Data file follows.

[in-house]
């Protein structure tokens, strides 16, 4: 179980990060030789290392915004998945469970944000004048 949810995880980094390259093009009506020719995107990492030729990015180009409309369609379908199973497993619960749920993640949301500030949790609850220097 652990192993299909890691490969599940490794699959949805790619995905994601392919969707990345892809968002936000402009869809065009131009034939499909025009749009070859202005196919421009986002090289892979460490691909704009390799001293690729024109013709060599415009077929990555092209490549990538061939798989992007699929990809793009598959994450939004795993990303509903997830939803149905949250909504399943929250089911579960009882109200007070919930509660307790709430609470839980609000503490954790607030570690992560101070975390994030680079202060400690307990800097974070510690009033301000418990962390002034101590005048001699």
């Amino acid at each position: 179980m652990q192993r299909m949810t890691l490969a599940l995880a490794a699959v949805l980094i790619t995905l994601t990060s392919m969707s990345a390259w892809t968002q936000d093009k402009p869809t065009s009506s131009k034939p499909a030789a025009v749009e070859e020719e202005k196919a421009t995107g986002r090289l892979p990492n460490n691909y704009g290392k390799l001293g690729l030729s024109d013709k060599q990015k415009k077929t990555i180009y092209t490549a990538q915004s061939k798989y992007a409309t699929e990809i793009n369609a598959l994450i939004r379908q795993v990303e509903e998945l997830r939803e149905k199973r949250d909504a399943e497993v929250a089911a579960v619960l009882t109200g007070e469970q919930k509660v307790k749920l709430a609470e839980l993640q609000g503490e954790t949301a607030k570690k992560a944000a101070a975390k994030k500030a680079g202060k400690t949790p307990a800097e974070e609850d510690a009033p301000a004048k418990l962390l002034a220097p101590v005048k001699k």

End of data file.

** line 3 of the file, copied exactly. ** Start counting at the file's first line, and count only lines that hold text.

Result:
């Amino acid at each position: 179980m652990q192993r299909m949810t890691l490969a599940l995880a490794a699959v949805l980094i790619t995905l994601t990060s392919m969707s990345a390259w892809t968002q936000d093009k402009p869809t065009s009506s131009k034939p499909a030789a025009v749009e070859e020719e202005k196919a421009t995107g986002r090289l892979p990492n460490n691909y704009g290392k390799l001293g690729l030729s024109d013709k060599q990015k415009k077929t990555i180009y092209t490549a990538q915004s061939k798989y992007a409309t699929e990809i793009n369609a598959l994450i939004r379908q795993v990303e509903e998945l997830r939803e149905k199973r949250d909504a399943e497993v929250a089911a579960v619960l009882t109200g007070e469970q919930k509660v307790k749920l709430a609470e839980l993640q609000g503490e954790t949301a607030k570690k992560a944000a101070a975390k994030k500030a680079g202060k400690t949790p307990a800097e974070e609850d510690a009033p301000a004048k418990l962390l002034a220097p101590v005048k001699k």